Sounds clever. But here’s how this complex scramble for money has left Wayne County in dire straits: Title IV-E has traditionally been used to offset each county’s share of the costs. When TANF is used instead, that money offsets the state’s expenses, not the county’s. TANF also pays little for the administrative costs of supervising kids who are placed with relatives.
In Wayne County, about 75 percent of foster care placements are supervised by private agencies, which are paid through the state. In cases where those agencies place kids with relatives using TANF, the state charges the county for half of the administrative costs. That contributes significantly to the $32 million deficit in the county’s Department of Children and Family Services, says Carter, the agency director.
In an odd twist, Carter says the deficit is likely to result in severe cuts in the county’s innovative juvenile justice programs, which have reduced the state’s training school populations by half, saving the state at least $10 million. That’s because the juvenile justice programs are also run by Carter’s department, which has to cut spending because of the deficit.
As much as anywhere in the country, Wayne County is suffering from a federal funding system that the Pew Commission says is unnecessarily complex. That system includes TANF, Title IV-E and Title IV-B, a more flexible source that provides only 5 percent of all federal funding for children in care.
Thirty-one funding streams from government and foundation sources offer foster care and adoption services for children, according to Corrigan, the Michigan chief justice. “Even veterans of the system have trouble understanding it,” she says.
Several states have been granted waivers by the federal government to use Title IV-E money more flexibly, with varied results. The Pew report recommends that Congress eliminate the cap on the number of waivers that are granted, so that states can address roadblocks in the way of finding permanent homes for kids.
The Right Steps
On average, children in the system go through three different foster care placements. That lack of home stability has lasting consequences, the Pew report says, as foster kids are far more likely than other children to face emotional, behavioral and academic challenges.
“As adults they are more likely to experience homelessness, unemployment and other problems,” the report says.
It also notes high annual turnover rates in the child welfare work force – 20 percent for public agencies and 40 percent for private agencies.
Illinois cut its foster care population in half between 1997 and 2002, more than doubled adoptions from foster care and – because of a federal waiver – implemented a cost-effective, subsidized guardianship program for foster children. New York City also cut its foster care population in half in recent years, and the chief justices in Michigan, New York, Utah and Minnesota have improved outcomes for kids by making abuse and neglect cases a top priority.
Michigan has also implemented several steps that the Pew Commission recommends for family and juvenile courts, including establishing special dockets for children who are missing from their foster care placements and requiring attorneys appointed to represent children – lawyer-guardians ad litem – to visit their child-clients before every quarterly court hearing.
Chief justices should take the lead as “the foremost champions for children in their court systems” to ensure that reforms are enacted by state agencies and legislators, the report says.
It says foster children need better advocacy in the courts, whether by court-assigned lawyers or trained volunteers under the Court Appointed Special Advocate program. Legal representation for children varies among the states, and the report says federal policies and funds should be used to bring the work on behalf of kids to a higher level.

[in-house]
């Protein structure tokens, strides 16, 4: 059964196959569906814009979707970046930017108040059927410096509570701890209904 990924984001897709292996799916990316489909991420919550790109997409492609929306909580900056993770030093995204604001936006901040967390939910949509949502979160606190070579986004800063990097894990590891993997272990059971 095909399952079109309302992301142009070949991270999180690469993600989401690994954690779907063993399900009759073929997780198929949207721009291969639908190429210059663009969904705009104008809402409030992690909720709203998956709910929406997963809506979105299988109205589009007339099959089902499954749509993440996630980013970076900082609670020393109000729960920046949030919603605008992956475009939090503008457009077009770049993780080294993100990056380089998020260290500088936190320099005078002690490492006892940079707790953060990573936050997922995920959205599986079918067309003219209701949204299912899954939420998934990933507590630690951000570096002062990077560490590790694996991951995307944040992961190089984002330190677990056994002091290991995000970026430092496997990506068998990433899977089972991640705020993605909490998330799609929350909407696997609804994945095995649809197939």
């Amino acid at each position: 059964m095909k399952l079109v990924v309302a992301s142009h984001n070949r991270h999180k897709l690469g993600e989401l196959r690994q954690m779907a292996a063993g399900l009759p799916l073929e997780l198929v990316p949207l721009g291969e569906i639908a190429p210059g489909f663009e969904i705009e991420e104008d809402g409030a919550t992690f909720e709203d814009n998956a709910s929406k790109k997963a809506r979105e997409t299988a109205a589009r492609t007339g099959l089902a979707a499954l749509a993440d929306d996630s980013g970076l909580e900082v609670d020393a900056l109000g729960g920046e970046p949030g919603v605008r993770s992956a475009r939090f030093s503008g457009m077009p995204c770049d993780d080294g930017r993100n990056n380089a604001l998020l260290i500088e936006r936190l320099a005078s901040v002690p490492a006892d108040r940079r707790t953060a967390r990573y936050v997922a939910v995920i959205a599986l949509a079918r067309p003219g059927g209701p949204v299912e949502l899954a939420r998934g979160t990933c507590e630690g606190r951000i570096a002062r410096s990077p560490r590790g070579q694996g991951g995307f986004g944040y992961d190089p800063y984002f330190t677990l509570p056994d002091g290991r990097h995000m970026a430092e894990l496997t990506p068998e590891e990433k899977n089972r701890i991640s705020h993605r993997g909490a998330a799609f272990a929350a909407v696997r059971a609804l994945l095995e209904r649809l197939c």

Although special commissions on foster care and child protection have come and gone over the decades, Sanz, of the National Association of Counties, says the Pew report is different and could significantly help kids. “This one really goes at the heart of the financing issues,” she says.
The report was received positively by Congress and many child advocacy groups, such as the Child Welfare League of America.
But Richard Wexler, executive director of the National Coalition for Child Protection Reform, says one Pew proposal “would further engorge the nation’s foster-care bureaucracy at the expense of safe, proven programs to keep families together.” He refers to a proposal to combine $2.5 billion in foster care administrative and training funds, plus an additional $500 million in adoption administrative and training funds, with $700 million available for alternatives to foster care.
“Then everyone would be forced to fight for a piece of the pie,” Wexler says. “On one side will be a huge, powerful ‘foster-care industrial complex’ led by private foster care and residential treatment agencies with blue-chip boards of directors and powerful ties to the political and social establishments in their communities. These agencies’ survival depends on a steady supply of foster children.
“On the other side: advocates for keeping together impoverished families at risk of losing their children to foster care. These families are often falsely stereotyped as sick or brutal, when in many cases, they are merely poor.”
Wexler praised other Pew recommendations, such as creating a national program of subsidized guardianships and letting states keep the savings from reducing their foster care populations and plowing them into safe, proven alternatives to foster care.
Susan Dreyfus, chief operating officer for the Alliance for Children and Families, based in Milwaukee, says the Pew report “will begin a very high-quality, long overdue discussion about the current state of the country’s child welfare system – the level of commitment of resources needed to adequately fund the system, but also the types of policies and funding approaches that are going to be necessary to redesign the current system.”
Carol Emig, Executive Director
The Pew Commission on Children in Foster Care
2233 Wisconsin Ave. NW, Suite 535
Washington, DC 20007
Report available at http://pewfostercare.org
Arthur Carter, Director
Wayne County Department of Children and Family Services
640 Temple, 5th Floor
Detroit, MI 48226
Richard Wexler, Executive Director
National Coalition for Child Protection Reform
53 Skyhill Road, Suite 202
Alexandria, VA 22314